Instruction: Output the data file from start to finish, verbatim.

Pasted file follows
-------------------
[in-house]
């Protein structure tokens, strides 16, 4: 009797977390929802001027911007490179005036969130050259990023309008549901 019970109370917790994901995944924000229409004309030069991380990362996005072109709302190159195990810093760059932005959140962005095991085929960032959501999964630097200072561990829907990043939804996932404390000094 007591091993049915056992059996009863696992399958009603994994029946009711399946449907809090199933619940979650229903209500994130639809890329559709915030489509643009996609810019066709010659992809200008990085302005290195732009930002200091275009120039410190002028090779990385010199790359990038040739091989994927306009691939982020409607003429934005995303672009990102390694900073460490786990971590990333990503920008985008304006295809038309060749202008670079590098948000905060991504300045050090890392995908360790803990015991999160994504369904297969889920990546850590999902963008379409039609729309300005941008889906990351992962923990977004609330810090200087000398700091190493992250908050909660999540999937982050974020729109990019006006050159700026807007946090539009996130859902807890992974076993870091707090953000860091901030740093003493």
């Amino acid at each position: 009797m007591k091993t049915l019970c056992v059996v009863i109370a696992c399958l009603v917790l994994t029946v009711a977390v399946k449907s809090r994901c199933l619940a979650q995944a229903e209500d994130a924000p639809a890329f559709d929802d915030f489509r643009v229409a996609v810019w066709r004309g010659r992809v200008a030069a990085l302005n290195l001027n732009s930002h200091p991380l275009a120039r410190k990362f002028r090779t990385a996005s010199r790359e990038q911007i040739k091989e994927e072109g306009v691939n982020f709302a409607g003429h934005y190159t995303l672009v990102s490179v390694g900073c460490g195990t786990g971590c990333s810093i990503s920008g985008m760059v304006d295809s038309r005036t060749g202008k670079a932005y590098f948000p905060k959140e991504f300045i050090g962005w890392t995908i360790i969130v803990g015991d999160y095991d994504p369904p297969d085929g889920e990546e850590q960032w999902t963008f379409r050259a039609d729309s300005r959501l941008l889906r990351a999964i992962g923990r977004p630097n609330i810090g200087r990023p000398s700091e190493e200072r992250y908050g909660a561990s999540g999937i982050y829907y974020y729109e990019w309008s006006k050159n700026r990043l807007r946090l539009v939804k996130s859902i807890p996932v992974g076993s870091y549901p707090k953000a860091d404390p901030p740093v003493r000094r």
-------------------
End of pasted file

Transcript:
[in-house]
């Protein structure tokens, strides 16, 4: 009797977390929802001027911007490179005036969130050259990023309008549901 019970109370917790994901995944924000229409004309030069991380990362996005072109709302190159195990810093760059932005959140962005095991085929960032959501999964630097200072561990829907990043939804996932404390000094 007591091993049915056992059996009863696992399958009603994994029946009711399946449907809090199933619940979650229903209500994130639809890329559709915030489509643009996609810019066709010659992809200008990085302005290195732009930002200091275009120039410190002028090779990385010199790359990038040739091989994927306009691939982020409607003429934005995303672009990102390694900073460490786990971590990333990503920008985008304006295809038309060749202008670079590098948000905060991504300045050090890392995908360790803990015991999160994504369904297969889920990546850590999902963008379409039609729309300005941008889906990351992962923990977004609330810090200087000398700091190493992250908050909660999540999937982050974020729109990019006006050159700026807007946090539009996130859902807890992974076993870091707090953000860091901030740093003493």
């Amino acid at each position: 009797m007591k091993t049915l019970c056992v059996v009863i109370a696992c399958l009603v917790l994994t029946v009711a977390v399946k449907s809090r994901c199933l619940a979650q995944a229903e209500d994130a924000p639809a890329f559709d929802d915030f489509r643009v229409a996609v810019w066709r004309g010659r992809v200008a030069a990085l302005n290195l001027n732009s930002h200091p991380l275009a120039r410190k990362f002028r090779t990385a996005s010199r790359e990038q911007i040739k091989e994927e072109g306009v691939n982020f709302a409607g003429h934005y190159t995303l672009v990102s490179v390694g900073c460490g195990t786990g971590c990333s810093i990503s920008g985008m760059v304006d295809s038309r005036t060749g202008k670079a932005y590098f948000p905060k959140e991504f300045i050090g962005w890392t995908i360790i969130v803990g015991d999160y095991d994504p369904p297969d085929g889920e990546e850590q960032w999902t963008f379409r050259a039609d729309s300005r959501l941008l889906r990351a999964i992962g923990r977004p630097n609330i810090g200087r990023p000398s700091e190493e200072r992250y908050g909660a561990s999540g999937i982050y829907y974020y729109e990019w309008s006006k050159n700026r990043l807007r946090l539009v939804k996130s859902i807890p996932v992974g076993s870091y549901p707090k953000a860091d404390p901030p740093v003493r000094r």